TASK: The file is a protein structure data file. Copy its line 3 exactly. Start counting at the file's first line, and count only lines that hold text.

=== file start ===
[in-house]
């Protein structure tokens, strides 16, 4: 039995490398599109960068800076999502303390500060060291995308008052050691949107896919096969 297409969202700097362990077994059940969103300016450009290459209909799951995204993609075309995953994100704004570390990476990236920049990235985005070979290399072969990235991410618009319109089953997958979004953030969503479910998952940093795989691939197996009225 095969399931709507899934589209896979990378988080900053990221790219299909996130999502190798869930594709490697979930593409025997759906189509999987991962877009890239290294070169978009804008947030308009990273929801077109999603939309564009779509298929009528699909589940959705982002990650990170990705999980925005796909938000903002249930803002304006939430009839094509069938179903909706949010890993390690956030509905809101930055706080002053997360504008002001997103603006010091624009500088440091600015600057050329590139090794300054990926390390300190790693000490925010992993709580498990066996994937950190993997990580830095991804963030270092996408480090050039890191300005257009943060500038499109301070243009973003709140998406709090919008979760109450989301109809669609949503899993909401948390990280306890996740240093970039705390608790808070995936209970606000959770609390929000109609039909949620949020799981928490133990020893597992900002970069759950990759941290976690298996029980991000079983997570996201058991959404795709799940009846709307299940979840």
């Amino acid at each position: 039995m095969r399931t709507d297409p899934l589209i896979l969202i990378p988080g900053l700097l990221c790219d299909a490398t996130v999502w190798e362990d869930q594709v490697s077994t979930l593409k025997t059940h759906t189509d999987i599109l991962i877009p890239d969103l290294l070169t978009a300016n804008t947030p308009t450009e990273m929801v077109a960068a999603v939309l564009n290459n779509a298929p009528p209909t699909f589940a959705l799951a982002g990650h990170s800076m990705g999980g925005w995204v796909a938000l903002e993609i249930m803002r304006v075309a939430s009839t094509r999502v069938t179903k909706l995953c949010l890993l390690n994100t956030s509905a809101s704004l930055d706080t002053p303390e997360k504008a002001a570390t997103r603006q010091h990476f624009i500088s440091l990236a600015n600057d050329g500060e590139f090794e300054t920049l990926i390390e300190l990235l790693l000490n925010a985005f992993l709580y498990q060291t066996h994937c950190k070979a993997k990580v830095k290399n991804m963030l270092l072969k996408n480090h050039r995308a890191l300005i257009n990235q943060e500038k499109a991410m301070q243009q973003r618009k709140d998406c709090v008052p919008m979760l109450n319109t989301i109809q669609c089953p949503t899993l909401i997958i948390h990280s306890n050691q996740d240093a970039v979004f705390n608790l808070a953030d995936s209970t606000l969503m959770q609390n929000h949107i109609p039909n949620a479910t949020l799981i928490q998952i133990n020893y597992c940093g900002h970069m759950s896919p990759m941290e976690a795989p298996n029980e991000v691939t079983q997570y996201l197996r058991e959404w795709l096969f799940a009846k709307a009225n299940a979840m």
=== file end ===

């Amino acid at each position: 039995m095969r399931t709507d297409p899934l589209i896979l969202i990378p988080g900053l700097l990221c790219d299909a490398t996130v999502w190798e362990d869930q594709v490697s077994t979930l593409k025997t059940h759906t189509d999987i599109l991962i877009p890239d969103l290294l070169t978009a300016n804008t947030p308009t450009e990273m929801v077109a960068a999603v939309l564009n290459n779509a298929p009528p209909t699909f589940a959705l799951a982002g990650h990170s800076m990705g999980g925005w995204v796909a938000l903002e993609i249930m803002r304006v075309a939430s009839t094509r999502v069938t179903k909706l995953c949010l890993l390690n994100t956030s509905a809101s704004l930055d706080t002053p303390e997360k504008a002001a570390t997103r603006q010091h990476f624009i500088s440091l990236a600015n600057d050329g500060e590139f090794e300054t920049l990926i390390e300190l990235l790693l000490n925010a985005f992993l709580y498990q060291t066996h994937c950190k070979a993997k990580v830095k290399n991804m963030l270092l072969k996408n480090h050039r995308a890191l300005i257009n990235q943060e500038k499109a991410m301070q243009q973003r618009k709140d998406c709090v008052p919008m979760l109450n319109t989301i109809q669609c089953p949503t899993l909401i997958i948390h990280s306890n050691q996740d240093a970039v979004f705390n608790l808070a953030d995936s209970t606000l969503m959770q609390n929000h949107i109609p039909n949620a479910t949020l799981i928490q998952i133990n020893y597992c940093g900002h970069m759950s896919p990759m941290e976690a795989p298996n029980e991000v691939t079983q997570y996201l197996r058991e959404w795709l096969f799940a009846k709307a009225n299940a979840m």